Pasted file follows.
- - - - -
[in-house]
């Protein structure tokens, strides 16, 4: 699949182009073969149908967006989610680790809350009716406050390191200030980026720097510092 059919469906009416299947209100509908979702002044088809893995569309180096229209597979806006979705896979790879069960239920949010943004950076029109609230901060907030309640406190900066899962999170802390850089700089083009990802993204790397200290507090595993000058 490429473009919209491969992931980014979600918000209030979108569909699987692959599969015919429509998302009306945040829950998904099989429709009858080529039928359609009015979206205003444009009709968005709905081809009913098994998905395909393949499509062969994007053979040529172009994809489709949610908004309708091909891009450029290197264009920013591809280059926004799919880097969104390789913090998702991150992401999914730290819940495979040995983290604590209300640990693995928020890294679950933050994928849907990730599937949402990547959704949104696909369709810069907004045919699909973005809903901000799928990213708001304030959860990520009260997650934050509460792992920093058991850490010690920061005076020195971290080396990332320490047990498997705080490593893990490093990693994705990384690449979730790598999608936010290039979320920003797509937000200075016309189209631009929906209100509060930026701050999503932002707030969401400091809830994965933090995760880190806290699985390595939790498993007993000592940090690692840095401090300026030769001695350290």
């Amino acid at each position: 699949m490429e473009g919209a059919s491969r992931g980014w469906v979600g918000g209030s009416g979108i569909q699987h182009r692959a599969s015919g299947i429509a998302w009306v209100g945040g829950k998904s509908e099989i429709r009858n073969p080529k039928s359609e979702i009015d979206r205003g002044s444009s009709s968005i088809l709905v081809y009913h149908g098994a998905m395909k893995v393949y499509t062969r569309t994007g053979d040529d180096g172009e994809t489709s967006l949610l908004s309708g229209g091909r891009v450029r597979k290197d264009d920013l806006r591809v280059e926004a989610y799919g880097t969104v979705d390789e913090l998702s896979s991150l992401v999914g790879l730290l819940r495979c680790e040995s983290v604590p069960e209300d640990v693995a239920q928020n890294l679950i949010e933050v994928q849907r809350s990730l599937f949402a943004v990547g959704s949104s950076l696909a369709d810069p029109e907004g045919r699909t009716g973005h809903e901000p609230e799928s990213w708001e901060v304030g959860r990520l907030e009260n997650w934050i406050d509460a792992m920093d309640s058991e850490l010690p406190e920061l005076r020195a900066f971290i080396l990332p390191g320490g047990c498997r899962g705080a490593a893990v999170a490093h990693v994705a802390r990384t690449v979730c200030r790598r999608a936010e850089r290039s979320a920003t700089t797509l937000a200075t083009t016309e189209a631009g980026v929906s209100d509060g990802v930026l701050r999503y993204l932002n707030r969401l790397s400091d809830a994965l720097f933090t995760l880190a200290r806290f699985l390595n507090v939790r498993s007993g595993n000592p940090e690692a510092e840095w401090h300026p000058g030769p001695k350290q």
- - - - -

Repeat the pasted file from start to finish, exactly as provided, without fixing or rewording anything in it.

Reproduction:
[in-house]
């Protein structure tokens, strides 16, 4: 699949182009073969149908967006989610680790809350009716406050390191200030980026720097510092 059919469906009416299947209100509908979702002044088809893995569309180096229209597979806006979705896979790879069960239920949010943004950076029109609230901060907030309640406190900066899962999170802390850089700089083009990802993204790397200290507090595993000058 490429473009919209491969992931980014979600918000209030979108569909699987692959599969015919429509998302009306945040829950998904099989429709009858080529039928359609009015979206205003444009009709968005709905081809009913098994998905395909393949499509062969994007053979040529172009994809489709949610908004309708091909891009450029290197264009920013591809280059926004799919880097969104390789913090998702991150992401999914730290819940495979040995983290604590209300640990693995928020890294679950933050994928849907990730599937949402990547959704949104696909369709810069907004045919699909973005809903901000799928990213708001304030959860990520009260997650934050509460792992920093058991850490010690920061005076020195971290080396990332320490047990498997705080490593893990490093990693994705990384690449979730790598999608936010290039979320920003797509937000200075016309189209631009929906209100509060930026701050999503932002707030969401400091809830994965933090995760880190806290699985390595939790498993007993000592940090690692840095401090300026030769001695350290």
């Amino acid at each position: 699949m490429e473009g919209a059919s491969r992931g980014w469906v979600g918000g209030s009416g979108i569909q699987h182009r692959a599969s015919g299947i429509a998302w009306v209100g945040g829950k998904s509908e099989i429709r009858n073969p080529k039928s359609e979702i009015d979206r205003g002044s444009s009709s968005i088809l709905v081809y009913h149908g098994a998905m395909k893995v393949y499509t062969r569309t994007g053979d040529d180096g172009e994809t489709s967006l949610l908004s309708g229209g091909r891009v450029r597979k290197d264009d920013l806006r591809v280059e926004a989610y799919g880097t969104v979705d390789e913090l998702s896979s991150l992401v999914g790879l730290l819940r495979c680790e040995s983290v604590p069960e209300d640990v693995a239920q928020n890294l679950i949010e933050v994928q849907r809350s990730l599937f949402a943004v990547g959704s949104s950076l696909a369709d810069p029109e907004g045919r699909t009716g973005h809903e901000p609230e799928s990213w708001e901060v304030g959860r990520l907030e009260n997650w934050i406050d509460a792992m920093d309640s058991e850490l010690p406190e920061l005076r020195a900066f971290i080396l990332p390191g320490g047990c498997r899962g705080a490593a893990v999170a490093h990693v994705a802390r990384t690449v979730c200030r790598r999608a936010e850089r290039s979320a920003t700089t797509l937000a200075t083009t016309e189209a631009g980026v929906s209100d509060g990802v930026l701050r999503y993204l932002n707030r969401l790397s400091d809830a994965l720097f933090t995760l880190a200290r806290f699985l390595n507090v939790r498993s007993g595993n000592p940090e690692a510092e840095w401090h300026p000058g030769p001695k350290q």